1. Cell Biology
  2. Chromosomes and Gene Expression
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Many lncRNAs, 5’UTRs, and pseudogenes are translated and some are likely to express functional proteins

  1. Zhe Ji
  2. Ruisheng Song
  3. Aviv Regev
  4. Kevin Struhl  Is a corresponding author
  1. Harvard Medical School, United States
  2. Broad Institute of MIT and Harvard, United States
  3. Howard Hughes Medical Institute, Massachusetts Institute of Technology, United States
Research Article
Cite this article as: eLife 2015;4:e08890 doi: 10.7554/eLife.08890
7 figures and 3 additional files

Figures

Figure 1 with 1 supplement
Ribosome profiling reveals in vivo translation with single nucleotide resolution.

(A) Ribosome profiling experiment. (B) Read distribution (reads/million mappable reads; RPM) around start and stop codons of canonical protein coding genes. (C) Fractions of reads in 1st, 2nd and 3rd nucleotides of codons in the indicated types of ORFs. (D) Read distribution in the protein-coding gene CPSF2. The RPM value was calculated for every 20-nt region along the transcript. (E) Distribution of reads across human genome. (F) Read distribution of the snoRNA gene SNORA49 in cells treated with cycloheximide (Chx) or harringtonine (Harr). (G) Distribution of PME values in the indicated types of ORFs.

https://doi.org/10.7554/eLife.08890.003
Figure 1—figure supplement 1
Ribosome profiling data.

(A) RPF length distribution. (B) The read distribution of RPFs around start and stop codons of canonical mRNA ORFs. RPFs were grouped based on their length.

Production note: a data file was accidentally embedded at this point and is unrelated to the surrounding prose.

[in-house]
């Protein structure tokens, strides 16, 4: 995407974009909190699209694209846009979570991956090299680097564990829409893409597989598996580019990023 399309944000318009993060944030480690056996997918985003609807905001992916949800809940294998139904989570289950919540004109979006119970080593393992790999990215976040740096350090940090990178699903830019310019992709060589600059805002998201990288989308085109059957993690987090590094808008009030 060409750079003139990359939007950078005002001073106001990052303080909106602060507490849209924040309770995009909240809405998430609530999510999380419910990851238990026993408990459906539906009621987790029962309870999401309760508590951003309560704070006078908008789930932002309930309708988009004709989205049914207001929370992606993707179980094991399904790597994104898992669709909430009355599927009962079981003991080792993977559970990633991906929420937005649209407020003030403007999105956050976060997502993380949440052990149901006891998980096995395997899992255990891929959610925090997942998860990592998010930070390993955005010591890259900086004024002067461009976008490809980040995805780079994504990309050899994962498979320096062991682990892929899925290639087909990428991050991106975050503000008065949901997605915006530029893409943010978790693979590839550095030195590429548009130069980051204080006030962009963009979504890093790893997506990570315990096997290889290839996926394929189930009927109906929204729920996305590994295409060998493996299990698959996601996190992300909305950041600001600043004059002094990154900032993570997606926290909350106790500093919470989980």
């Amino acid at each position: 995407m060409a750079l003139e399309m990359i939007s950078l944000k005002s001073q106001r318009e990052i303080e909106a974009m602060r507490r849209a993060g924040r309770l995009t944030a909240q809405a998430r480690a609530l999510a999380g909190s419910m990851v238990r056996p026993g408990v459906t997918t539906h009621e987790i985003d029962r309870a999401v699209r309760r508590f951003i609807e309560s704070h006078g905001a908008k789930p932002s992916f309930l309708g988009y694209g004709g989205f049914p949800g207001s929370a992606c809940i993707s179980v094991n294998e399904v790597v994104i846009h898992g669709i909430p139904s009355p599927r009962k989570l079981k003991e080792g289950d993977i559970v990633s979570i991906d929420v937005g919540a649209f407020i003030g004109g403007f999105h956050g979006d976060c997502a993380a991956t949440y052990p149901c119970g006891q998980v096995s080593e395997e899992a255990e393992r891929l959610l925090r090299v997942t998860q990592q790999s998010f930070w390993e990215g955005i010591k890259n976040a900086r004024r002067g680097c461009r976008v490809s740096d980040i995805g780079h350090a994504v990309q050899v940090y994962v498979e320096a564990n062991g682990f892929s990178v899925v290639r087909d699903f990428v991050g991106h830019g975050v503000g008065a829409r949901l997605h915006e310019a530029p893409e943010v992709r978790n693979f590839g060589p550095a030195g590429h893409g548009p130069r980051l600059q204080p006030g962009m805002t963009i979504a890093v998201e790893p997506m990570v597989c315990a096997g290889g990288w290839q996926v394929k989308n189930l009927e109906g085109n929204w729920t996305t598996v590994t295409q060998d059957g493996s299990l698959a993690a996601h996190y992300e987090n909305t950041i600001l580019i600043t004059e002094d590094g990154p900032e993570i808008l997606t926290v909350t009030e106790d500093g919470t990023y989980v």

https://doi.org/10.7554/eLife.08890.004
Figure 2 with 2 supplements
RibORF identifies translating ORFs.

(A) Receiver-operating characteristic (ROC) curves to measure algorithm performance using different training parameters. (B) Types of translated ORFs identified in this study, with ORF number:gene number shown in parenthesis. (C) Distribution of reads upon cycloheximide treatment around start codon of predicted positive and negative lncRNA ORFs. Examples of (D) a translated lncRNA (E) an mRNA with a uORF (F) an mRNA with a dORFs; the 3’ most exon is shown. Enlarged figures show 3-nt periodicity can be observed for each codon in Figure 2D–F.

https://doi.org/10.7554/eLife.08890.005
Figure 2—figure supplement 1
RibORF algorithm performance.

(A) ORFs were grouped based on expression levels, and corresponding AUC values were plotted as in Figure 2A. (B) Correlation of predicted translating probability of candidate ORFs, using ribosome profiling data from MCF10A-ER-Src cells and fibroblast cells. 1000 randomly selected candidate ORFs were used in the analyses. (C) Candidate ORFs were grouped based on predicted translating probability. Fractions of reads in 1st, 2nd and 3rd nucleotides of codons and PME values in different groups were shown. (D) Distribution of ribosome profiling reads around start codon of predicted positive and negative uORFs.

https://doi.org/10.7554/eLife.08890.006
Figure 2—figure supplement 2
Analysis of ribosome-associated RNA.

(A) Sucrose gradient fractionation of polyribosomes with fractions indicated. (B) Analysis of RNAs associated with 80S monoribosomes (fraction 1) and polyribosomes with 2 (fraction 2) or 3+ (combining fractions 3–6) ribosomes. The RNAs analyzed including seven predicted translated lncRNAs, the IL6 mRNA as a positive control, and non-translating lncRNA ENSG00000256973.1 and snoRNA SNORD105 as negative controls. The amounts for the ribosome-associated RNAs are expressed with respect to the amounts of these RNAs in the unfractionated samples prior to sucrose gradient centrifugation.

https://doi.org/10.7554/eLife.08890.007
Figure 3 with 1 supplement
RNA subcellular localization is a major determinate of translation efficiency.